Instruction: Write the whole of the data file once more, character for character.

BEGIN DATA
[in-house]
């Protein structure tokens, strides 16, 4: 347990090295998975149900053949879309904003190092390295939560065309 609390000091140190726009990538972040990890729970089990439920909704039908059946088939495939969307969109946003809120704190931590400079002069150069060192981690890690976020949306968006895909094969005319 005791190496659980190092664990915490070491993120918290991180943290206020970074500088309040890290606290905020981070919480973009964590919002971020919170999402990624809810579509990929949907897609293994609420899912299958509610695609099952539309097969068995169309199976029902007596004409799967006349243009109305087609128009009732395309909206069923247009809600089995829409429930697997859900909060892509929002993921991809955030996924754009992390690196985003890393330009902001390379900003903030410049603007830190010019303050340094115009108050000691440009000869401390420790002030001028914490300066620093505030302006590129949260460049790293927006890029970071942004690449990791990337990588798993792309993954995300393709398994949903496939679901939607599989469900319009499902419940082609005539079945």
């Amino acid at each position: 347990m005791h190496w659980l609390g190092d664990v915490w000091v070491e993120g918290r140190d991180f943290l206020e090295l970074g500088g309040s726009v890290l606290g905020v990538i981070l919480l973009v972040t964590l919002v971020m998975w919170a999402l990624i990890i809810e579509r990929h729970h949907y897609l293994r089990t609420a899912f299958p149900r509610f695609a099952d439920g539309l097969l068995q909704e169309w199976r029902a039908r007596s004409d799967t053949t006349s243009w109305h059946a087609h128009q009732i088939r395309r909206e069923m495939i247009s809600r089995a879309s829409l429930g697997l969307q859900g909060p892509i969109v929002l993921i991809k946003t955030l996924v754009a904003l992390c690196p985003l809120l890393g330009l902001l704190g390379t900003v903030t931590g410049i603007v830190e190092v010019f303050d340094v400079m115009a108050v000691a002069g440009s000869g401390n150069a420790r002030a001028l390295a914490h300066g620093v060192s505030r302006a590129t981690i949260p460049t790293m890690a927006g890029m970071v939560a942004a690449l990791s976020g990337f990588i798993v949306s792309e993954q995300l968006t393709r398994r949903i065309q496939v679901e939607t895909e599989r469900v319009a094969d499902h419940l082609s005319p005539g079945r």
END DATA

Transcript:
[in-house]
């Protein structure tokens, strides 16, 4: 347990090295998975149900053949879309904003190092390295939560065309 609390000091140190726009990538972040990890729970089990439920909704039908059946088939495939969307969109946003809120704190931590400079002069150069060192981690890690976020949306968006895909094969005319 005791190496659980190092664990915490070491993120918290991180943290206020970074500088309040890290606290905020981070919480973009964590919002971020919170999402990624809810579509990929949907897609293994609420899912299958509610695609099952539309097969068995169309199976029902007596004409799967006349243009109305087609128009009732395309909206069923247009809600089995829409429930697997859900909060892509929002993921991809955030996924754009992390690196985003890393330009902001390379900003903030410049603007830190010019303050340094115009108050000691440009000869401390420790002030001028914490300066620093505030302006590129949260460049790293927006890029970071942004690449990791990337990588798993792309993954995300393709398994949903496939679901939607599989469900319009499902419940082609005539079945």
């Amino acid at each position: 347990m005791h190496w659980l609390g190092d664990v915490w000091v070491e993120g918290r140190d991180f943290l206020e090295l970074g500088g309040s726009v890290l606290g905020v990538i981070l919480l973009v972040t964590l919002v971020m998975w919170a999402l990624i990890i809810e579509r990929h729970h949907y897609l293994r089990t609420a899912f299958p149900r509610f695609a099952d439920g539309l097969l068995q909704e169309w199976r029902a039908r007596s004409d799967t053949t006349s243009w109305h059946a087609h128009q009732i088939r395309r909206e069923m495939i247009s809600r089995a879309s829409l429930g697997l969307q859900g909060p892509i969109v929002l993921i991809k946003t955030l996924v754009a904003l992390c690196p985003l809120l890393g330009l902001l704190g390379t900003v903030t931590g410049i603007v830190e190092v010019f303050d340094v400079m115009a108050v000691a002069g440009s000869g401390n150069a420790r002030a001028l390295a914490h300066g620093v060192s505030r302006a590129t981690i949260p460049t790293m890690a927006g890029m970071v939560a942004a690449l990791s976020g990337f990588i798993v949306s792309e993954q995300l968006t393709r398994r949903i065309q496939v679901e939607t895909e599989r469900v319009a094969d499902h419940l082609s005319p005539g079945r």